The Golem and the Jinni

The Golem and the Jinni

by Helene Wecker

Overview: In The Golem and the Jinni, a chance meeting between mythical beings takes readers on a dazzling journey through cultures in turn-of-the-century New York.

Chava is a golem, a creature made of clay, brought to life to by a disgraced rabbi who dabbles in dark Kabbalistic magic and dies at sea on the voyage from Poland. Chava is unmoored and adrift as the ship arrives in New York harbor in 1899.

Ahmad is a jinni, a being of fire born in the ancient Syrian desert, trapped in an old copper flask, and released in New York City, though still not entirely free.

Ahmad and Chava become unlikely friends and soul mates with a mystical connection. Marvelous and compulsively readable, Helene Wecker's debut novel The Golem and the Jinni weaves strands of Yiddish and Middle Eastern literature, historical fiction and magical fable, into a wondrously inventive and unforgettable tale.

Debbie Weiss (08/25/17): This is absolutely a gem of a book! The author creates wonderful mystical creatures for us in the Golem and in the Jinni. Both are recent arrivals in NY in the early 20th century and we follow both of them and their daily activities --- and we see how their lives intersect each other over and over. The Jinnie's background story is handed to us by the author in bits and pieces. I never wanted wanted to put the book down and I definitely did not want it to end. What a delight!
Rating: *****

Gail Reid (05/29/14): I agree with Dale and Ricki that The Golem and the Jinni is an unorthodox and clever tale. Stretch your imagination and take a leap of faith as you follow the adventures of Chava, a golem, made of clay with human attributes and Ahmad, a Syrian jinni, made of fire, and freed from captivity in a flask for 1,000 years. The escapades of these two mythical beings -- as well as a host of other real-life characters in little Syria and the lower east side in turn-of-the-century New York -- transport you to a whole different world in a few hundred pages.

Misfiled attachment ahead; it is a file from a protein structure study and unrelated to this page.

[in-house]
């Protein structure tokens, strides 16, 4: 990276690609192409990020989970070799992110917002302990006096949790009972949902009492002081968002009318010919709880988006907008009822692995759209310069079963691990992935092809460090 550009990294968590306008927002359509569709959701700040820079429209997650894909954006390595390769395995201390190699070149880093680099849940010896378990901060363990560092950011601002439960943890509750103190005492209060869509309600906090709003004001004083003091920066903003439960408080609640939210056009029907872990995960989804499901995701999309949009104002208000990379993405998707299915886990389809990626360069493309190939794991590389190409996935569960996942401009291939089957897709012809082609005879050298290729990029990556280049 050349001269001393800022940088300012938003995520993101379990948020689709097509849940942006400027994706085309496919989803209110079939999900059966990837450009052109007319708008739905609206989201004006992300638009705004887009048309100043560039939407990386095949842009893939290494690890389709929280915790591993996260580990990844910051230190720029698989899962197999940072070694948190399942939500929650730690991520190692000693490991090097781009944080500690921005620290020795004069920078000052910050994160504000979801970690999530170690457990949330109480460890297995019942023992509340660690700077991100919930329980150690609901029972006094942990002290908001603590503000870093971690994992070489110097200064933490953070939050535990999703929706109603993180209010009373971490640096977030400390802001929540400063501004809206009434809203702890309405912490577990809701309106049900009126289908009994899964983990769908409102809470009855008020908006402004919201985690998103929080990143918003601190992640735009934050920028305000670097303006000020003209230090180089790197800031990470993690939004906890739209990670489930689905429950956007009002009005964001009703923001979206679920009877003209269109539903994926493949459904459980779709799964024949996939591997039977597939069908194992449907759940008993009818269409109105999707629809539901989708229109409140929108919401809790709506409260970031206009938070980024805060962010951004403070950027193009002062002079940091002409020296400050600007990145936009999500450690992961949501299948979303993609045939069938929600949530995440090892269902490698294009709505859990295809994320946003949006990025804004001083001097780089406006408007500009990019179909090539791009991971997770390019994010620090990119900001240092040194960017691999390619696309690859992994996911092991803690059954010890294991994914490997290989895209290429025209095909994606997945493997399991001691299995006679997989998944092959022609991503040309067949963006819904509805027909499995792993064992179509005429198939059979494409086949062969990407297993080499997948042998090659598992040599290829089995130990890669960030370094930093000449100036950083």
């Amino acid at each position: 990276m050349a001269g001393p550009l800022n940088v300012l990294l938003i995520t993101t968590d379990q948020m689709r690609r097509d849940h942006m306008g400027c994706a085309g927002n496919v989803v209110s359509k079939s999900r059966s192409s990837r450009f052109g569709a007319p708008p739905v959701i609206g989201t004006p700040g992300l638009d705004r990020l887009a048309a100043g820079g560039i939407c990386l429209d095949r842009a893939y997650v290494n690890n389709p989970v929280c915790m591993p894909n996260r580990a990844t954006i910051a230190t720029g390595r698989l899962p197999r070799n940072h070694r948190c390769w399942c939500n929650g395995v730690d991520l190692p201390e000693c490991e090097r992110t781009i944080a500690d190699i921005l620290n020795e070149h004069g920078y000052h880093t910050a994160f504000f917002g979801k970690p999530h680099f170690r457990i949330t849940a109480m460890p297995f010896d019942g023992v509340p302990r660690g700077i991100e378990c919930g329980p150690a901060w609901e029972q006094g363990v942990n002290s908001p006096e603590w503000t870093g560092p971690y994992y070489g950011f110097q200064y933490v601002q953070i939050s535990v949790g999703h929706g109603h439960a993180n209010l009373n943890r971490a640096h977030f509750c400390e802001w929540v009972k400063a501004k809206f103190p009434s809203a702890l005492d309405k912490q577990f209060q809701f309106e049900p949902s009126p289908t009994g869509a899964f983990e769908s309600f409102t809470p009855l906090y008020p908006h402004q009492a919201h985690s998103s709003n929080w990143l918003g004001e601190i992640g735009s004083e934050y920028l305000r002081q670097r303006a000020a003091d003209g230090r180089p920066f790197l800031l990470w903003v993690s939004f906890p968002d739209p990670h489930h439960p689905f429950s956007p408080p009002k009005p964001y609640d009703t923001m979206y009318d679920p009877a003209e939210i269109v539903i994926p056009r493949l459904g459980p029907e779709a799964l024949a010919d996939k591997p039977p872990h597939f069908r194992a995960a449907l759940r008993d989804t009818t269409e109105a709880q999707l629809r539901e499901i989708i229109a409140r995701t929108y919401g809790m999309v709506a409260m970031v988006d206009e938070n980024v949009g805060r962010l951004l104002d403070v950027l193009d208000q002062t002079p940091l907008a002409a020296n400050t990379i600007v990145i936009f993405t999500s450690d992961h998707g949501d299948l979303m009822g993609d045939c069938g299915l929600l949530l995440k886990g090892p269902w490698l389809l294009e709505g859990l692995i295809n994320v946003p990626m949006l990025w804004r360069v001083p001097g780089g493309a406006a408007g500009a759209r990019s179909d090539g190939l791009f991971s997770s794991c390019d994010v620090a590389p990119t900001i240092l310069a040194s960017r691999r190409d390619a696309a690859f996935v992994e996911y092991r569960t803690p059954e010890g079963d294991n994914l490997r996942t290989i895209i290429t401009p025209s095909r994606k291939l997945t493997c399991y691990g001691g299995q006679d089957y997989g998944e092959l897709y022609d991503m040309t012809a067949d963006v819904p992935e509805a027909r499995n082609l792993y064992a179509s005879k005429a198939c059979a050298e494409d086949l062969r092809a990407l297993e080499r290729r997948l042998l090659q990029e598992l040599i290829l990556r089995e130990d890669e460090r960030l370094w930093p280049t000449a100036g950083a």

Rating: ****

Ricki Brodie (02/28/14): A hermit rabbi who realized he would never be a “good,” work rabbi, turned into a hermit who practiced the dark magic of Kabbalism. A Polish man who went through his family’s fortune asks the rabbi to create a golem wife. The husband brings the golem to life aboard ship while crossing to New York in 1899, for a fresh start. Unfortunately the man dies at sea. Chave, the wife, arrives, a few days old, and with no knowledge of the world. She is found by anther rabbi who decides to help her.

At the same time a tinsmith is asked to mend an ancient copper flask that has made its way to New York from the Syrian desert. The tinsmith unleashes the jinni from the flask, whom he named Ahmad, a being made of fire. We travel back in time trying to learn just as the Jinni is how he, a strong specimen of his “race,” was trapped in the flask for one thousand years.

These two beings meet, fight and realize that they need each other to survive. The story provides connections between them in a brilliant way and takes the reader to a wonderful climax.
Rating: *****

Dale Israel (08/17/13): Nestled on the book shelves of book stores and in between the covers of Kindles and Nooks, sometimes one is lucky enough to happen across a book that is more than just okay, more than just tasty, it's....(drum roll please)...delicious! These books are often far and few between. In my humble opinion, Helene Wecker's novel, The Golem and the Jinni, is a delectable feast thanks in part to the author's vivid imagination and talent with words. For those of you who have never heard of a Golem, this is part of Jewish mysticim whereby a creature is created out of clay to do one's bidding. Jinni's (genies) are part of Syrian myths. Put the two together in turn of the century New York and what you have is a story of humility and beauty. The last 20% of the book felt like a roller coaster ride to an ending where the final piece of the puzzle is finally put in place. While readers have varying appetites when it comes to literature, those who enjoy creative and perhaps unorthodox novels will find this one to be a jewel. Even at 500 pages I was wanting more. Simply loved it!
Rating: *****

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